Article by Flournoy about Myers in the Archives de Psychologie, 1902

Article by Flournoy about Myers in the Archives de Psychologie, 1903

Flournoy’s best known work was his analysis of the mediumship of Hélène Smith, the pseudonym of Catherine Élise Müller (1861-1929), who presented “subliminal romances” about life on planet Mars, and previous lives in India and France. As was to be expected, the descriptions of Mars, and the creation of a Martian language, attracted much attention at the time, and even to our days.

Martian Script

Martian Script

Martian Buildings

Martian Buildings

As we discussed Flournoy interpreted the phenomena mainly as the result of the medium’s subconscious creations: “To Flournoy the subconscious activity was the expression of a natural and spontaneous creativity . . . Interestingly, Flournoy stated . . . that he believed he had ‘perceived a little telekinesis and telepathy’ in some of his séances with Smith . . . But he did not document this in detail and basically presented it as an impression.”

Italian physical medium Eusapia Palladino

Italian physical medium Eusapia Palladino

We had sections in the paper about Flournoy’s writings about telepathy and precognition and his observations of physical mediums. Among the latter were Eusapia Palladino and Stanislawa Tomczyk, who convinced him of the reality of their phenomena.

Polish medium Stanislawa Tomczyk

Polish medium Stanislawa Tomczyk

Among other topics we summarized a little known survey of mediums conducted by Flournoy begun in 1898. We wrote:

“He sent questions to members of the Société d’Études Psychiques de Geneva and received 72 replies, 23 from men and 49 from women. Among other topics, those questions were about when and under what circumstances the respondent realized that he or she possessed mediumistic faculties, how these experiences changed over time, observations of mediumistic faculties in other people and in the medium’s family, and the influence of physical, medical or moral conditions upon mediumship. In this study, unique for its time, Flournoy studied the medium from a psychological and social perspective instead of an exclusively parapsychological one.”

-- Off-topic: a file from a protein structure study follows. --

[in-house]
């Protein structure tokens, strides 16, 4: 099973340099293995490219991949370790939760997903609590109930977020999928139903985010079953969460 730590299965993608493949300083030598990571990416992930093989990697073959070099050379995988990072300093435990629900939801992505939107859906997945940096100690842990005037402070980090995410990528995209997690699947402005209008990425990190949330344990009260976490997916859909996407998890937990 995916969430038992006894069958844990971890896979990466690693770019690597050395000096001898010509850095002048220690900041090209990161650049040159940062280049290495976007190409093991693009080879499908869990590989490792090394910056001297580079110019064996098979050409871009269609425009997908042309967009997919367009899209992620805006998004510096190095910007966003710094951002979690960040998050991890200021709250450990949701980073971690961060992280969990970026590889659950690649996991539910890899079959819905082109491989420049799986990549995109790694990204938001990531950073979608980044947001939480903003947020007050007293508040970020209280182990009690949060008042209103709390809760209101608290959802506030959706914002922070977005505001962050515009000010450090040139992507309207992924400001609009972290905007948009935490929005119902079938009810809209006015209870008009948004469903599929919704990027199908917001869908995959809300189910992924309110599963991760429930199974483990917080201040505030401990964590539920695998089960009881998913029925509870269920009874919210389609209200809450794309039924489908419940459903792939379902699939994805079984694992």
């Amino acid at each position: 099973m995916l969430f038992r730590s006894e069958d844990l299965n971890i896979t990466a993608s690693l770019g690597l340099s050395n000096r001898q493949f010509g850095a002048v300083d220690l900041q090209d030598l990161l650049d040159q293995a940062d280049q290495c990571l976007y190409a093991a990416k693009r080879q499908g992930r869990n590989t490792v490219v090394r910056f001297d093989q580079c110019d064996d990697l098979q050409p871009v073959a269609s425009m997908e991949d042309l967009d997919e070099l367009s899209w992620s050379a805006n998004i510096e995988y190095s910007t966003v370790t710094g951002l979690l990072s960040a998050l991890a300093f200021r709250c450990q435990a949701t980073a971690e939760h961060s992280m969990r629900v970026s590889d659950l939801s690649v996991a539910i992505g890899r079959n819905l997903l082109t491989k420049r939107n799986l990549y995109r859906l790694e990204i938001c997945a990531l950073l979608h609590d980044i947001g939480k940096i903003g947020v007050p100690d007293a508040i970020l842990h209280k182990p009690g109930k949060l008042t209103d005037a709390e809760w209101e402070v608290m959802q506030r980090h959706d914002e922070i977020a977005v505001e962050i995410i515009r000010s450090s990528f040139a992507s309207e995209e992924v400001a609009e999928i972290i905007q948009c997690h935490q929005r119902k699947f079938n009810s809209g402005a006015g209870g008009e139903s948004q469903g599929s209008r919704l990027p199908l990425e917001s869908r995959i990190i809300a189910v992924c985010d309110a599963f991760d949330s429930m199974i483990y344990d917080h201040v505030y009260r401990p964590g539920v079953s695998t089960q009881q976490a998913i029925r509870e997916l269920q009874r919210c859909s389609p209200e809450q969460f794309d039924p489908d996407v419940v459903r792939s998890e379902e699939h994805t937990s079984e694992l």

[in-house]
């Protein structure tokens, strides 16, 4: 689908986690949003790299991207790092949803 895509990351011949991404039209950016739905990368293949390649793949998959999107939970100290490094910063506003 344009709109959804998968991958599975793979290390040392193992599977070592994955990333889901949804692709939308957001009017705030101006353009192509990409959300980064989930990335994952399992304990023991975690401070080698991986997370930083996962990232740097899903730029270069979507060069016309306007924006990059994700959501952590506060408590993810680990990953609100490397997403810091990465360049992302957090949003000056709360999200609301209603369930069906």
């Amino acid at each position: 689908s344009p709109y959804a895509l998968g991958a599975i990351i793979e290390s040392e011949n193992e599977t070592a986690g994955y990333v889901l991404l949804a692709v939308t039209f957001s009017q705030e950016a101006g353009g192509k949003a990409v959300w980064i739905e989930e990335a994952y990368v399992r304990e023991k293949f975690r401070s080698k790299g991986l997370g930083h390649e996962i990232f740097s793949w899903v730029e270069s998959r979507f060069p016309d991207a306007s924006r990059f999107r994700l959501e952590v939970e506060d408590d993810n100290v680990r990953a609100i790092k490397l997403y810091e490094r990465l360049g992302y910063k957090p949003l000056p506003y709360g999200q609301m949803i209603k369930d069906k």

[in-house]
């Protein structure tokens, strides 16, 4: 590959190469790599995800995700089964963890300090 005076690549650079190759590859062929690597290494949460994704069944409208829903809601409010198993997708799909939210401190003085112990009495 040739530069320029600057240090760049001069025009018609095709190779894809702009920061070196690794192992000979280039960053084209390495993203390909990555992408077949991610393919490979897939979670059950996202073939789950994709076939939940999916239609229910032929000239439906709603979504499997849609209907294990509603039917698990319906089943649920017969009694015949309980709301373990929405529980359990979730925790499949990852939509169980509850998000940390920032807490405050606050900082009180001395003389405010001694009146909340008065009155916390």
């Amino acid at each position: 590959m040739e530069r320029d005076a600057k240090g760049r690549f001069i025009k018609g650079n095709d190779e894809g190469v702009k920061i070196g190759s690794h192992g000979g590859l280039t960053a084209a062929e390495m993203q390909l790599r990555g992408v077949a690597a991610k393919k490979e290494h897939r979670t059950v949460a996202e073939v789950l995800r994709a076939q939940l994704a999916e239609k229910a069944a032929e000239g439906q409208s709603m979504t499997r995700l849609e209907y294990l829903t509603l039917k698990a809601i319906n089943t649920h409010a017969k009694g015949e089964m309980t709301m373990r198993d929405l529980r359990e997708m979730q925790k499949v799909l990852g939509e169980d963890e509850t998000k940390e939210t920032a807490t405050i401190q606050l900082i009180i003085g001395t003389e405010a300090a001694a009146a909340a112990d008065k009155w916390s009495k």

Interestingly, Flournoy accepted that the content of some mediumistic communications were veridical, but he believed that their presentation as coming from spirits was a dramatization of the medium’s subconscious mind.

Flournoy Esprits Mediums

English Translation of Esprits et Médiums

English Translation of Esprits et Médiums

Henri F. Ellenberger

Henri F. Ellenberger

We conclude stating that Flournoy’s main contributions to psychical research were conceptual, namely showing the dramatic capabilities of the subconscious mind. “Flournoy’s psychological contributions have been acknowledged by some historians of psychology. The influential historian of ideas concerning the unconscious mind, Henri F. Ellenberger, referred to Flournoy’s study of Hélène Smith as a ‘great step forward for dynamic psychiatry’ . . .  Shamdasani . . . has noted that Flournoy’s ideas about the subconscious mind were an alternative to Freud’s theories in the early twentieth century, one that emphasized the more creative and constructive aspects of the unconscious.”

Sonu Shamdasani

Sonu Shamdasani

Flournoy was “an important representative both of early psychology and of psychical research, and particularly of the interactions of the two fields.” His work  “is a reminder that some ideas and studies of early psychology took place in the context of interest in and research on psychic phenomena.”